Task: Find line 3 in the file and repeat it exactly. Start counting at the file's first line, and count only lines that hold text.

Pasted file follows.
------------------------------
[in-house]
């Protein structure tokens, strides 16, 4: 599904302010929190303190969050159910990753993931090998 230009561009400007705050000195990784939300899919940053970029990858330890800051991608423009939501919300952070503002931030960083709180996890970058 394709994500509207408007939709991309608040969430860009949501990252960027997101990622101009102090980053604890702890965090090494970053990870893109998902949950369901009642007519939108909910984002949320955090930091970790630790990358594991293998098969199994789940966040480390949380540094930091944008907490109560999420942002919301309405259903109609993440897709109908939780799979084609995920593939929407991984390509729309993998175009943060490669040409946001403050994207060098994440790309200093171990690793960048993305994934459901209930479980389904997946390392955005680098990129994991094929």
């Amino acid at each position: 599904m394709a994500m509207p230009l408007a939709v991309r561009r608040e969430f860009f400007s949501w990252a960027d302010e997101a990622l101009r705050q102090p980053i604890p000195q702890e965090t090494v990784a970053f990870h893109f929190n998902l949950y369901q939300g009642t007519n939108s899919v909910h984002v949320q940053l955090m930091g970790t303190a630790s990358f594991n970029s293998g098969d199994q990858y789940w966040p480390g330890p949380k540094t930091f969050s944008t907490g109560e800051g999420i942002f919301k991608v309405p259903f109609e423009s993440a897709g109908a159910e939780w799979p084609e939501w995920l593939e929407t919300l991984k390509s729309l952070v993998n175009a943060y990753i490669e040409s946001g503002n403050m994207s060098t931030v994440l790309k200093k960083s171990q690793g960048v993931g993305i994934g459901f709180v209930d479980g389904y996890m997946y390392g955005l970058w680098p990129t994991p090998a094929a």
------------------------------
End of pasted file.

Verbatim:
């Amino acid at each position: 599904m394709a994500m509207p230009l408007a939709v991309r561009r608040e969430f860009f400007s949501w990252a960027d302010e997101a990622l101009r705050q102090p980053i604890p000195q702890e965090t090494v990784a970053f990870h893109f929190n998902l949950y369901q939300g009642t007519n939108s899919v909910h984002v949320q940053l955090m930091g970790t303190a630790s990358f594991n970029s293998g098969d199994q990858y789940w966040p480390g330890p949380k540094t930091f969050s944008t907490g109560e800051g999420i942002f919301k991608v309405p259903f109609e423009s993440a897709g109908a159910e939780w799979p084609e939501w995920l593939e929407t919300l991984k390509s729309l952070v993998n175009a943060y990753i490669e040409s946001g503002n403050m994207s060098t931030v994440l790309k200093k960083s171990q690793g960048v993931g993305i994934g459901f709180v209930d479980g389904y996890m997946y390392g955005l970058w680098p990129t994991p090998a094929a």